Measuring progress on financial and digital inclusion
Approximately two billion adults across the world lack access to formal financial services. To address this particular economic challenge, many developing countries have made significant efforts to expand access to and use of affordable financial services for the world’s poor. Financial inclusion can be achieved via traditional banking offerings, but also through digital financial services such as mobile money, among other innovative approaches.
The Brookings Financial and Digital Inclusion Project (FDIP) Report and Scorecard seeks to help answer a set of fundamental questions about today’s global financial inclusion efforts, including;
- Do country commitments make a difference in progress toward financial inclusion?
- To what extent do mobile and other digital technologies advance financial inclusion?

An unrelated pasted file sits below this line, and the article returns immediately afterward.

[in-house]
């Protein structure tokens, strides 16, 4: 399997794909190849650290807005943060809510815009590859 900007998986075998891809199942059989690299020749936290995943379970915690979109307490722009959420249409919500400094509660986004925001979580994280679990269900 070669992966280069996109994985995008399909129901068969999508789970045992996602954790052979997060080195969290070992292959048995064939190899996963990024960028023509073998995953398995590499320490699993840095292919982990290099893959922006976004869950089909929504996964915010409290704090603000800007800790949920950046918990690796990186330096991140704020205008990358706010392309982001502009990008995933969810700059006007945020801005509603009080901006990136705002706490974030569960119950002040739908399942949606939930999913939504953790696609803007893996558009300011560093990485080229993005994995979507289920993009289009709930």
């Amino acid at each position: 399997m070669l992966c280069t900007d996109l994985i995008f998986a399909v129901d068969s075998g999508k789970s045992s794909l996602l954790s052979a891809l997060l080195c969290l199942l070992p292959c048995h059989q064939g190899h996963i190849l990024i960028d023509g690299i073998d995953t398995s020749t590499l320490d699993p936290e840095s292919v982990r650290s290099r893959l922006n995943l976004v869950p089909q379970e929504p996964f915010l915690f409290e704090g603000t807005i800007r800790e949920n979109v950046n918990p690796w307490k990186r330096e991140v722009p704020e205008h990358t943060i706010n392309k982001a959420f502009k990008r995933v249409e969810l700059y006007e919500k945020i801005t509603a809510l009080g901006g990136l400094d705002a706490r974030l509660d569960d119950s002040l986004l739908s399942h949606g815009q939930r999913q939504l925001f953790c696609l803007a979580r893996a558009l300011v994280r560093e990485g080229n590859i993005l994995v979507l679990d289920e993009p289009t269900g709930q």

- What legal, policy, and regulatory approaches promote financial inclusion?
To answer these questions, Brookings experts John D. Villasenor, Darrell M. West, and Robin J. Lewis analyzed financial inclusion in 21 geographically, economically, and politically diverse countries. This year’s report and scorecard is the first of a series of annual reports examining financial inclusion activities and assessing usage of financial services in selected countries around the world.
On August 26, the Center for Technology Innovation at Brookings held a forum to launch the 2015 FDIP Report and discuss key research findings and recommendations. Financial inclusion experts from the public and private sectors also joined the discussion.
Senior Advocacy and Regulatory Specialist, Mobile Money - GSMA
Chief Knowledge and Communications Officer - Women's World Banking
Government and Corporate Relations Specialist - Better Than Cash Alliance
Senior Policy Advisor for Financial Inclusion - U.S. Department of the Treasury
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